Unsafe to talk and drive

Cell phones. They follow us everywhere. That’s the idea, of course. But when the place is a car in traffic and the user is the driver, the scene is set for an accident. Recent news reports have linked cell phone use and traffic accidents. And there are calls for legislation prohibiting drivers from using cell phones while driving.

But is it really that dangerous to drive and talk at the same time? According to department of occupational health and safety at the University of Delaware, it is very dangerous.

Consider their statistics:

  • Your collision risk increases 400 per cent when you use a cell phone while driving.
  • About 42 per cent of cell phone related crashes are due to incoming calls.
  • Hands-free devices do not substantially reduce the risks involved with cell phone use while driving.
  • Using a cell phone while driving gives you about the same odds of having an accident as driving when legally drunk.

Tips for use
While many European countries have already banned the use of cell phones by drivers, sentiment in Canada is decidedly different. The Canadian reless Telecommunications Association has issued some of its own cell phone safety tips. These are clearly designed to keep us driving and talking:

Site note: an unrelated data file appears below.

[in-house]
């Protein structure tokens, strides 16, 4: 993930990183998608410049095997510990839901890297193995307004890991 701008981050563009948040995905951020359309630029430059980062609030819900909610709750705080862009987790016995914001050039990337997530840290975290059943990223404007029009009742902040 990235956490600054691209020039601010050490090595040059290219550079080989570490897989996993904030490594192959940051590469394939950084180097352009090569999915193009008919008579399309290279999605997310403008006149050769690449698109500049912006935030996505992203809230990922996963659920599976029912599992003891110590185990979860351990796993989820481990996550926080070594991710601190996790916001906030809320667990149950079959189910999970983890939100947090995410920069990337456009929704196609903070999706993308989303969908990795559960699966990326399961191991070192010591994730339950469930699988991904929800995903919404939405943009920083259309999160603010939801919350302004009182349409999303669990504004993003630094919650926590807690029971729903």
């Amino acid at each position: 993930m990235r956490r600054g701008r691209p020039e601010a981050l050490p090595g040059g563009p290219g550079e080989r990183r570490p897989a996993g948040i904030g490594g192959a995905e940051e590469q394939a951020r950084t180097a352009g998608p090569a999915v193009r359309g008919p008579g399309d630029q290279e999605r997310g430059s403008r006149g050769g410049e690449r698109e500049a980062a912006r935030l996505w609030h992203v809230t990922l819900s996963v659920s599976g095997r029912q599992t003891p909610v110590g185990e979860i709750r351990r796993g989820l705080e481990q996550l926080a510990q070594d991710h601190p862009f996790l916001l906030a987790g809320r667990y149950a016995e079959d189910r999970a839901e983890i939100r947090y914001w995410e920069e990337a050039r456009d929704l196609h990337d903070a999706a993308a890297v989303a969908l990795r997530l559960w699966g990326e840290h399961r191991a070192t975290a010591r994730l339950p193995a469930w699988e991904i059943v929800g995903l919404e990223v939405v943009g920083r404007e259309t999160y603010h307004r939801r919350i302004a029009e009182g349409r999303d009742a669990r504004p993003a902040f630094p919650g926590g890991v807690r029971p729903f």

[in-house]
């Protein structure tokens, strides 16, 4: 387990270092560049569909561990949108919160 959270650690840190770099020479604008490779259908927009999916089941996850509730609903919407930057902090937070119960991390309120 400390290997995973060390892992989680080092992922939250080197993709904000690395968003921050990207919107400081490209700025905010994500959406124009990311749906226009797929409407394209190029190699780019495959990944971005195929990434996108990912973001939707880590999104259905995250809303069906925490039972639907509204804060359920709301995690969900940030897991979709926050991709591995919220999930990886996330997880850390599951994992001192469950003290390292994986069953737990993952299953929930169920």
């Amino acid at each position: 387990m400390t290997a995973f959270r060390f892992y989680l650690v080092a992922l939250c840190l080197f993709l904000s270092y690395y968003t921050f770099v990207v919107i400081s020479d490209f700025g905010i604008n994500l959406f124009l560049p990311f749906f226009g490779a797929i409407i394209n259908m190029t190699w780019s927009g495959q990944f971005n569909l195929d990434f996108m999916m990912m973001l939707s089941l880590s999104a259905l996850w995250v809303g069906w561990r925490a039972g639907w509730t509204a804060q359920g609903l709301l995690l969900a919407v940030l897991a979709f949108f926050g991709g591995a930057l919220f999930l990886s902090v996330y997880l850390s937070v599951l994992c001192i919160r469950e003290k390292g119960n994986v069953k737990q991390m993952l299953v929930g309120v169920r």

• Use a hands-free device to make it easier to keep both hands on the wheel.
  • When dialing manually, dial only when stopped. Or, have a passenger dial for you.
  • Do not engage in stressful or emotional conversations that may divert your attention from the road.
  • Program frequently called numbers into the speed dial feature of your phone for easy, one-touch dialing, or use auto answer or voice-activated dialing services.
  • Never take notes while driving!

Better yet, if you really have to make a call, pull over. Then you can talk to your heart’s content-safely.